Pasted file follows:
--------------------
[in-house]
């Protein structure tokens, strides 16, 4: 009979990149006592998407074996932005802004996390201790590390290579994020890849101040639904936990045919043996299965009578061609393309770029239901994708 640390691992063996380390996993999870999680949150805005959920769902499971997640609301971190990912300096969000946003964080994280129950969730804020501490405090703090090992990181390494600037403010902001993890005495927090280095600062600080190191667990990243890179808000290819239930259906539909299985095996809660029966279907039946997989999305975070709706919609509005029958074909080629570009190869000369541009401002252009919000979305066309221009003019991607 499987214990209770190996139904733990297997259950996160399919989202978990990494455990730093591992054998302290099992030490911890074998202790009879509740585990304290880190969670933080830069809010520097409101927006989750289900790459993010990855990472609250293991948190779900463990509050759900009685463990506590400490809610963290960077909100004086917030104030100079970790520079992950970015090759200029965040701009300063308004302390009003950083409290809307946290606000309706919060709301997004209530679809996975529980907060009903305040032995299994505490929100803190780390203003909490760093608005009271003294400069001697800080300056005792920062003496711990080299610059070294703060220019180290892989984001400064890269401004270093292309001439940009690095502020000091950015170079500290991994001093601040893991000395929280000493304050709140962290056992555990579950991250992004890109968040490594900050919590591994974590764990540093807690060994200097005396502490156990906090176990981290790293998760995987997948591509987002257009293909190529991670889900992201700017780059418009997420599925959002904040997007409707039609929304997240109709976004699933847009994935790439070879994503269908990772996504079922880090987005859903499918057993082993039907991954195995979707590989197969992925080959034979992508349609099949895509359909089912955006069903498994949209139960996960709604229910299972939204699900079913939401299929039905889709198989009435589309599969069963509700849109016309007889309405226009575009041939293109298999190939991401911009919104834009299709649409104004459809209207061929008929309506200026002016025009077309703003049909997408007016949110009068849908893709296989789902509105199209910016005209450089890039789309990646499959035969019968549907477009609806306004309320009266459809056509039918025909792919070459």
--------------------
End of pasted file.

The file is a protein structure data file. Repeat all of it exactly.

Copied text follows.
[in-house]
């Protein structure tokens, strides 16, 4: 009979990149006592998407074996932005802004996390201790590390290579994020890849101040639904936990045919043996299965009578061609393309770029239901994708 640390691992063996380390996993999870999680949150805005959920769902499971997640609301971190990912300096969000946003964080994280129950969730804020501490405090703090090992990181390494600037403010902001993890005495927090280095600062600080190191667990990243890179808000290819239930259906539909299985095996809660029966279907039946997989999305975070709706919609509005029958074909080629570009190869000369541009401002252009919000979305066309221009003019991607 499987214990209770190996139904733990297997259950996160399919989202978990990494455990730093591992054998302290099992030490911890074998202790009879509740585990304290880190969670933080830069809010520097409101927006989750289900790459993010990855990472609250293991948190779900463990509050759900009685463990506590400490809610963290960077909100004086917030104030100079970790520079992950970015090759200029965040701009300063308004302390009003950083409290809307946290606000309706919060709301997004209530679809996975529980907060009903305040032995299994505490929100803190780390203003909490760093608005009271003294400069001697800080300056005792920062003496711990080299610059070294703060220019180290892989984001400064890269401004270093292309001439940009690095502020000091950015170079500290991994001093601040893991000395929280000493304050709140962290056992555990579950991250992004890109968040490594900050919590591994974590764990540093807690060994200097005396502490156990906090176990981290790293998760995987997948591509987002257009293909190529991670889900992201700017780059418009997420599925959002904040997007409707039609929304997240109709976004699933847009994935790439070879994503269908990772996504079922880090987005859903499918057993082993039907991954195995979707590989197969992925080959034979992508349609099949895509359909089912955006069903498994949209139960996960709604229910299972939204699900079913939401299929039905889709198989009435589309599969069963509700849109016309007889309405226009575009041939293109298999190939991401911009919104834009299709649409104004459809209207061929008929309506200026002016025009077309703003049909997408007016949110009068849908893709296989789902509105199209910016005209450089890039789309990646499959035969019968549907477009609806306004309320009266459809056509039918025909792919070459």